Charlottenburg Palace

Charlottenburg Palace is one of the most famous landmarks and the largest palace that is located in the capital city of the Federal Republic of Germany, Berlin.

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Located in the district that also has the same name of the Charlottenburg-Wilmersdorf borough, this baroque and rococo styles palace is a marvelous architectural masterpiece that was built at the end of the 17th century. As previously states, this is the largest, however, also the most beautiful royal palace still standing in the capital, it was built as a summer residence for the first Queen of Prussia, Sophie Charlotte.

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The subsequent generations of the royal family expanded and remodeled the palace according to the taste of their time, which nowadays the palace contains interior decoration reflecting several architectural styles.

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Built by Elector Friederich III in 1699, in the remodeling and enlargement of the palace, a domed tower crowned with a statue of the goddess of happiness Fortuna was added, together with several wings, the Orangeries, the annex, and the Belvedere Teahouse which today serves as a porcelain museum.

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The Mausoleum of Queen Louise is located on the premises of Charlottenburg Palace, as well as the Schinkel Pavilion, built as a summerhouse for King Friedrich Wilhelm II. The focal point of the palace courtyard is the large equestrian statue of Friedrich Wilhelm I, which stands atop a pedestal and greeting all those visitors to the palace.

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The interior of the palace is as rich as the exterior, where one of the rooms, the Amber Room (Bernsteinzimmer) was described as “the eight wonder of the world”. Nonetheless, the room’s walls are surfaced in decorative amber, designed by Andreas Schlüter, whereas the amber decorations were done by the Danish amber craftsman Gottfried Wolfram.

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The impressive garden otherwise, was designed by Simeon Godeau in 1697 in baroque style, who was greatly influenced by André Le Nôtre, the designer of the gardens at Versailles. Godeau’s design consisted of geometric patterns, with avenues and moats, which separated the garden from its natural surroundings, where beyond the gardens was the Carp Pond.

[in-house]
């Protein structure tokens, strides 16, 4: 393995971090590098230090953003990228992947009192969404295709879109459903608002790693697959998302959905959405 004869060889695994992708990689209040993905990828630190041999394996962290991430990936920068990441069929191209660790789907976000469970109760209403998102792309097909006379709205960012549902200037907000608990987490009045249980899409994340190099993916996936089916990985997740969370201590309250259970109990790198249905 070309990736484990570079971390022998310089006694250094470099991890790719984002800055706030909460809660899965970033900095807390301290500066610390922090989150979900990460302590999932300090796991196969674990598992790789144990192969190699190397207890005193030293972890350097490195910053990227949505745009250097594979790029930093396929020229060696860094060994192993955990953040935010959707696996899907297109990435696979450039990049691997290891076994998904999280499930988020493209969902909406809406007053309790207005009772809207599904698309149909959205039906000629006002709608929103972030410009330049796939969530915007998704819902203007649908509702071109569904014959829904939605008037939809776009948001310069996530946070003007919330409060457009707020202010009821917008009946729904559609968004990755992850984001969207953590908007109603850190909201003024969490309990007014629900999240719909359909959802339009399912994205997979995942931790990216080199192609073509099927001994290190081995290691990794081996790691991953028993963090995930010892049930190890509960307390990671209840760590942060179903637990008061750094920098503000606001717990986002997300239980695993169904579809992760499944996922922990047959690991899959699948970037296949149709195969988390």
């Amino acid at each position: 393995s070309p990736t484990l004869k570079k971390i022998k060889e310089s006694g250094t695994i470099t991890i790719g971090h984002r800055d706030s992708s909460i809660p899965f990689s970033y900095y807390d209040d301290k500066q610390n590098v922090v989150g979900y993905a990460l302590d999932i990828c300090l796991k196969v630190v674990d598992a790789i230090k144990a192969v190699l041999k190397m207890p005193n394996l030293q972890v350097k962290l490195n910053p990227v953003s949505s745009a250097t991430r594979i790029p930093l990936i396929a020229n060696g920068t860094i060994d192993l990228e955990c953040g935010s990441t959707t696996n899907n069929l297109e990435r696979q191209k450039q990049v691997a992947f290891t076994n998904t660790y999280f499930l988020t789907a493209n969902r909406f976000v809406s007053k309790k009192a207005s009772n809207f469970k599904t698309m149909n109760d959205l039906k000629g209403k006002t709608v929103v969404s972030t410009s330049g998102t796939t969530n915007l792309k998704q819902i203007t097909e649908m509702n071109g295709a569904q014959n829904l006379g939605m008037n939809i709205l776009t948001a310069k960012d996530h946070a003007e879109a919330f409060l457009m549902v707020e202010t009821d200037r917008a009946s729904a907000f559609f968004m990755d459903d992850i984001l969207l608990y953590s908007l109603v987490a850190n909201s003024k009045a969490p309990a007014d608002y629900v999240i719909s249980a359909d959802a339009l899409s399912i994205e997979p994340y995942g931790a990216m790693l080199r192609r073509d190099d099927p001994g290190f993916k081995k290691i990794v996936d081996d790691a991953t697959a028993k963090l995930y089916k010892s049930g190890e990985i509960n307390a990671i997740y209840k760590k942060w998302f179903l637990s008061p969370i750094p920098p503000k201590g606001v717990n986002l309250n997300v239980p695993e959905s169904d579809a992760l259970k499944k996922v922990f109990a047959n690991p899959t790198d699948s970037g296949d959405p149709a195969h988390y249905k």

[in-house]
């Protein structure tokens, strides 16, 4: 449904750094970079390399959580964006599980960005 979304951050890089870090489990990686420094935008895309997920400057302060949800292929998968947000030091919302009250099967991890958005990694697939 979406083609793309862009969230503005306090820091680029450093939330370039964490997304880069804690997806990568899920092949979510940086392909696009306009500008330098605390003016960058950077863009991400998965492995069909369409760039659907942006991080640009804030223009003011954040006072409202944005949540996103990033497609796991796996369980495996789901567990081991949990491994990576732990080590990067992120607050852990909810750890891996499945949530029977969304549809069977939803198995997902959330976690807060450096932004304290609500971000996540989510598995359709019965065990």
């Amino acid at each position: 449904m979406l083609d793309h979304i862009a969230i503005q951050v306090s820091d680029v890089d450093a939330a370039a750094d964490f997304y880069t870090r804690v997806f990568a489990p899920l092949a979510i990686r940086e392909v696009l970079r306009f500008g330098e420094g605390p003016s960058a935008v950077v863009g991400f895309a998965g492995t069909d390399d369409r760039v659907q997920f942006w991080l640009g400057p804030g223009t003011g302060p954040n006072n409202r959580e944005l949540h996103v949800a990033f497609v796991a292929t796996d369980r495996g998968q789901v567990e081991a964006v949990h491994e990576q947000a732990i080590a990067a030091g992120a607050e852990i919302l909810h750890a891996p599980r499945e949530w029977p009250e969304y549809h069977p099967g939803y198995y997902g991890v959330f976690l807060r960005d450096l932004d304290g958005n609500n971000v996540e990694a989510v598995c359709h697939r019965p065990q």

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In 1787 the garden was redesigned by the royal gardener Georg Steiner in the English landscape style, but after the Second World War it was brought back once again to the previous state as it was in 1697. As a matter in fact, the Charlottenburg Palace was severely damaged in the Second World War, and the rebuilding began in 1950s.

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Charlottenburg Palace’s former theater is now home to the Museum for Pre and Early History, which boasts items from the famous Troy excavations carried out by Heinrich Schliemann in the 1800s, and what is interesting is, if one is interested only in the gardens, then the tickets can be purchased specifically just for them.

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As a major tourist attraction, parts of the interior of the palace are open to the public, including the Old Palace, as well as the New Wing, the Belvedere, the former Palace Theater which today is the Museum für Vor- und Frühgeschichte, or easy to comprehend a museum of prehistoric archaeology, and the Orangery now houses a restaurant and café.

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Being a gorgeous and alluring place, not just in Berlin, but also in Germany, it is popular for the classical music concerts that are hosted from April to October, where an orchestra performs in baroque costumes, so that the visitors would get the real royal feeling of the past.

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